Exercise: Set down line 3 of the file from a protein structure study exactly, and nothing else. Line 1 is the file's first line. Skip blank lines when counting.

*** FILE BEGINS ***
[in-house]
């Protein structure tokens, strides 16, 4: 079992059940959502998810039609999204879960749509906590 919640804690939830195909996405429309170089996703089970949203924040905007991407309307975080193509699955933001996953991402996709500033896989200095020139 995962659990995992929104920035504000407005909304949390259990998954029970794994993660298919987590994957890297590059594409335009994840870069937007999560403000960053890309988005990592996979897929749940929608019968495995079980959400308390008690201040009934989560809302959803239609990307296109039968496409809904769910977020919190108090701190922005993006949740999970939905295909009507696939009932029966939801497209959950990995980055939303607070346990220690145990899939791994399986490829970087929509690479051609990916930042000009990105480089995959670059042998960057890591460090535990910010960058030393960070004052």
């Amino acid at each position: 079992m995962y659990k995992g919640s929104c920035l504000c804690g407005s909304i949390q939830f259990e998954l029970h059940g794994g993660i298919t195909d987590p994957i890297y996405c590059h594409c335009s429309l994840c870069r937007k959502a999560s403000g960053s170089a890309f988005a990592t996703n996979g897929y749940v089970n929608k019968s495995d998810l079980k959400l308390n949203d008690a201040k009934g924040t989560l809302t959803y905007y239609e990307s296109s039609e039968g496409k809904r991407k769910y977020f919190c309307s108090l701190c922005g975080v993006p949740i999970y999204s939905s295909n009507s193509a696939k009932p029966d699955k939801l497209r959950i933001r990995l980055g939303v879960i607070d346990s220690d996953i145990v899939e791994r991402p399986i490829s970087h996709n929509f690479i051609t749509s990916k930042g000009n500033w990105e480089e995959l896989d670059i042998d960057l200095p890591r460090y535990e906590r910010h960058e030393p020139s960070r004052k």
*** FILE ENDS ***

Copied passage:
């Amino acid at each position: 079992m995962y659990k995992g919640s929104c920035l504000c804690g407005s909304i949390q939830f259990e998954l029970h059940g794994g993660i298919t195909d987590p994957i890297y996405c590059h594409c335009s429309l994840c870069r937007k959502a999560s403000g960053s170089a890309f988005a990592t996703n996979g897929y749940v089970n929608k019968s495995d998810l079980k959400l308390n949203d008690a201040k009934g924040t989560l809302t959803y905007y239609e990307s296109s039609e039968g496409k809904r991407k769910y977020f919190c309307s108090l701190c922005g975080v993006p949740i999970y999204s939905s295909n009507s193509a696939k009932p029966d699955k939801l497209r959950i933001r990995l980055g939303v879960i607070d346990s220690d996953i145990v899939e791994r991402p399986i490829s970087h996709n929509f690479i051609t749509s990916k930042g000009n500033w990105e480089e995959l896989d670059i042998d960057l200095p890591r460090y535990e906590r910010h960058e030393p020139s960070r004052k």